A Winter Tragedy: The Donner Party in 1846/47 (Part 1)
With the recent passing of another Thanksgiving celebration and arrival of the first significant snowstorm of the season, this writer’s musing have gone to the Donner Party tragedy during the winter of 1846/47. This was the group of emigrants who left Sangamon County, IL in 1846 to move to California, a land which still belonged to Mexico until the next year. Through a series of unfortunate decisions and difficult weather conditions, they got trapped in the Sierra Mountains of California over the winter without enough food or protection from the weather. The group was 81 people strong at their peak, but only 45 survived being stranded in the moutains. As members died in the deep of the winter, toward the end of the ordeal the others, starving and desperate to survive, had to resort to cannibalizing the bodies of those who had passed away. After they were rescued and the news of their plight got out, the Donners and others associated with them were badly maligned throughout the nation. It even brought immigration to California to a virtual standstill for a few years until the Gold Rush of 1849 got it going again.
Two websites which got me started exploring this are the Donner Party Diaries and Legends of America. Kristin Johnson has done much scholarly research on the Donner Party and her blog is probably the most accurate with current research. Charles Fayette McGlashan published a book in 1879 (yes, 1879) entitled History of the Donner Party: a Tragedy of the Sierra. This book is available through Google’s eBooks. In 1911, Eliza P. Donner Houghton, the daughter of George and Tamzene Donner and just four years old when she survived the winter trauma, wrote her remembrances of the experience in the book, The Expedition of the The Donner Party and Its Tragic Fate. Kristin Johnson also was a contributor to a new book, An Archeology of Desperation, which can be ordered on Amazon.com (edited by Kelly Dixon, et.al.). Why my interest? We are distantly related to the family.
In this first post about the Donner Party, allow me to make the family connection. Some of the heritage of Floy (Bates) Aderman, wife of Carl Aderman, was described briefly in an earlier post, addressing her connection to the Blue Family. Research by the individuals in the National Blue Family Association take that part of the family tree back to the 1600s. Our Blue ancestors left Brazil (with Dutch heritage) and came to “New Netherlands,” the colony which became known as New York later in that century after James, the Duke of York (and brother of England’s King Charles II), asserted his claim to the territory.
John Blew (1691? – 1770) and his wife, thought to possibly be Cattron Van Meter, had five children: John Blue was the oldest, then Michael, Uriah, Abraham, and Mary. Floy Bates Aderman’s lineage comes through Uriah (1726 – 1806). Uriah was the father of John S. Blue (1750 – 1833), a veteran of the Revolutionary War. John S. Blue married Margaret Wallingsford and among their ten children were Robert and John Blue, Floy’s great-great grandfathers as mentioned in that earlier post. Uriah’s older brother, Michael Blue (ca. 1720 – 1819) was the great grandfather to sisters Mary and Elizabeth Blue.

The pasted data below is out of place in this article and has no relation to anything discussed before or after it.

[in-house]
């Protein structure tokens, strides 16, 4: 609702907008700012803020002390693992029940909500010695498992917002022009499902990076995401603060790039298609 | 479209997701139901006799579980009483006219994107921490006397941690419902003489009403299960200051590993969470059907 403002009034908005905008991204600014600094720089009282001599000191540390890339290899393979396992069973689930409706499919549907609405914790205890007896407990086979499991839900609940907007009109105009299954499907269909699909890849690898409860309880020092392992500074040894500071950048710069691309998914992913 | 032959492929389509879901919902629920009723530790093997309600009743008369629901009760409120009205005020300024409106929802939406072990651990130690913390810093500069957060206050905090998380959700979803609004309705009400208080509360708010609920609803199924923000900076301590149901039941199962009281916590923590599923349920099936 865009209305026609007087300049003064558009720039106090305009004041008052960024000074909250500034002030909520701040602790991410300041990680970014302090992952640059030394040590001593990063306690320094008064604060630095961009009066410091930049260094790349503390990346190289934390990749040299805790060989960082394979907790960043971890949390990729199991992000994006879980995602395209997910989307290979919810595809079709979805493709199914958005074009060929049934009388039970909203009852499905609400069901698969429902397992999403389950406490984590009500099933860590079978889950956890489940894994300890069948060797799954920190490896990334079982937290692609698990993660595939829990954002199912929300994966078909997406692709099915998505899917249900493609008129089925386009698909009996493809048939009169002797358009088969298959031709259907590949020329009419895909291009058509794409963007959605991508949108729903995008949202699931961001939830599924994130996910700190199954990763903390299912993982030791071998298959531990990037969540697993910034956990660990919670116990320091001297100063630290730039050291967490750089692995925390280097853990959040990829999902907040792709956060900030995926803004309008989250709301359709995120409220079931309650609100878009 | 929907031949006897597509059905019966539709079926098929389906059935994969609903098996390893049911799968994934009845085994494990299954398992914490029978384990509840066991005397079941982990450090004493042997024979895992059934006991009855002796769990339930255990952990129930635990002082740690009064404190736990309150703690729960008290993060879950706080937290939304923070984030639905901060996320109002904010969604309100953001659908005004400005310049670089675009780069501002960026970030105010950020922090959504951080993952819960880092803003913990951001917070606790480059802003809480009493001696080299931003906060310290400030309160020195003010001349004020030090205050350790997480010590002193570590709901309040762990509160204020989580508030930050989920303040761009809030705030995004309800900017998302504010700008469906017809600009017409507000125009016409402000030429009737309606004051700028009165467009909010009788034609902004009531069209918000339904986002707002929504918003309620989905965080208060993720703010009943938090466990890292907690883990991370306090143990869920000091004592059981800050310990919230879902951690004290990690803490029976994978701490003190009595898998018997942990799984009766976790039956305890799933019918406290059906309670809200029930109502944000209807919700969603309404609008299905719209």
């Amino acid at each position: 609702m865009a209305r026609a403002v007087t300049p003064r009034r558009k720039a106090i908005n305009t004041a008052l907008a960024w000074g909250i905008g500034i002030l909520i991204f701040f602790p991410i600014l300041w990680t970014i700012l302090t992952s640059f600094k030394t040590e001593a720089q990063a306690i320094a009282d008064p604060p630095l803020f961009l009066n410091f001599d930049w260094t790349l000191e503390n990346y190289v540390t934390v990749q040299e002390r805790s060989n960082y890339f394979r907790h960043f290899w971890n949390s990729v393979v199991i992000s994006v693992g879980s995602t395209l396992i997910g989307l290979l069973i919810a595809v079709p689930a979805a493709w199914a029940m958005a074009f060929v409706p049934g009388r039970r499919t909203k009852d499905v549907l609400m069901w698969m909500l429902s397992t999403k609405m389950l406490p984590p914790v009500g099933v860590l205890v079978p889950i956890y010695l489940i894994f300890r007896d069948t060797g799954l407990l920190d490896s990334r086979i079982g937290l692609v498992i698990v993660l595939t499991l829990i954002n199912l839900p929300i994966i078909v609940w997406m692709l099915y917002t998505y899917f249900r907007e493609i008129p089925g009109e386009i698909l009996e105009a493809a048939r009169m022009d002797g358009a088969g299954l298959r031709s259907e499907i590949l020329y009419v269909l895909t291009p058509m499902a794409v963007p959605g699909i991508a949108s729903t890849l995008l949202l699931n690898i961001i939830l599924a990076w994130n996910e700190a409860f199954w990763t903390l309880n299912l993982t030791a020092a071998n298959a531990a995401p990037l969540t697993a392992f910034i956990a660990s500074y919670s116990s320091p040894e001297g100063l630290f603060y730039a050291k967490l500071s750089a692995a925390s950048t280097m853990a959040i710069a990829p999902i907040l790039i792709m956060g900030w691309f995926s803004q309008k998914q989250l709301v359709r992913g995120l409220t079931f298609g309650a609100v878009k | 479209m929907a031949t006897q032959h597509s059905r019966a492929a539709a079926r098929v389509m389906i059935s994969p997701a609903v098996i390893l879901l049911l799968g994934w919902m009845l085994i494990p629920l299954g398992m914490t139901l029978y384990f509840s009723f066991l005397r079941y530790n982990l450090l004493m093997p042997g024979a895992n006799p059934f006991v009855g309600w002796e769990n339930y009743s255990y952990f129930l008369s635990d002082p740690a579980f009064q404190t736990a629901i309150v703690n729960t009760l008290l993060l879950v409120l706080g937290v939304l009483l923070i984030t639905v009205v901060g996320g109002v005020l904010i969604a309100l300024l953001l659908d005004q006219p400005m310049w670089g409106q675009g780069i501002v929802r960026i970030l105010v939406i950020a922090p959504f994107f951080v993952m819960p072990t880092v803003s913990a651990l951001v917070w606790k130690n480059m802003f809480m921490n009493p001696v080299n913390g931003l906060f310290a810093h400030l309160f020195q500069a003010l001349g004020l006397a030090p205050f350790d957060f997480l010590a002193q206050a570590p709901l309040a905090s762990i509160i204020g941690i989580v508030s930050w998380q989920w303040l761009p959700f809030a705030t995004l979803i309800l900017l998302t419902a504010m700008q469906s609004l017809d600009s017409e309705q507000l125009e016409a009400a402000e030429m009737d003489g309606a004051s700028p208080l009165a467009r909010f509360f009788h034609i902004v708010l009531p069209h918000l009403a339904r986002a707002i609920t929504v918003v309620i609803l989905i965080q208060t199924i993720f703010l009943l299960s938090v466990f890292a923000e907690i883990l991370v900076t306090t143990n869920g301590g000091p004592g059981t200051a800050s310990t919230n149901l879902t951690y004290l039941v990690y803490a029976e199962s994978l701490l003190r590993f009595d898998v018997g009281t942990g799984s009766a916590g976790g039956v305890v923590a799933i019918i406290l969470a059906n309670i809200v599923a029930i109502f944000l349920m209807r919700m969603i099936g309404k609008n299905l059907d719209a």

Mary Blue was married briefly to Charles Tenant in Sangamon County, IL. They married in 1828 but she married George Donner in 1829 so that first marriage ended quickly. George and Mary had two children, Elitha Cumi Donner (1832 – 1923) and Leanna Charity Donner (1834 – 1930). Mary died before the Donners made the trip west and George married a third time to Tamzene Eustis. Both of Mary (Blue) Donner’s daughters went with their father on the journey to California and survived the terrible winter in the mountains, although they were left orphans. Elitha married one of the rescuers, Perry McCoon (1821 – 1851). He died a few years later in a horseback riding accident.
Elizabeth Blue had married James Hook in 1829 and they had two sons, Solomon and William. That marriage ended in divorce when James abandoned the family. She then married Jacob Donner, George Donner’s younger brother, in 1835 in Sangamon County, IL. Betsy and Jacob had five children. Both Betsy and Jacob died that winter in the Donner Pass tragedy, as did three of their five children and Betsy’s son, William Hook. William, 12 years old, was rescued on the “First Relief” (the first of three rescue efforts) but apparently died within days of “overeating at the Bear Valley on February 28, 1847.”
Solomon, her oldest child, was about 12 years old that winter. He suffered greatly on the trip but did survive. In Eliza Donner Houghton’s book, The Expedition of the Donner Party and its Tragic Fate, she wrote in Chapter XI:
“For the time, [John Baptiste--a fellow traveler] lived at Aunt Betsy’s tent, because Solomon Hook was snow-blind and demented, and at times restless and difficult to control. The poor boy, some weeks earlier, had set out alone to reach the settlement, and after an absence of forty-eight hours was found close to camp, blind, and with his mind unbalanced. He, like other wanderers on that desolate waste, had become bewildered, and, unconsciously, circled back near to the starting point.”
Having made the family connection and hopefully, gaining your interest, other posts will follow about their experiences moving from Sangamon County to California.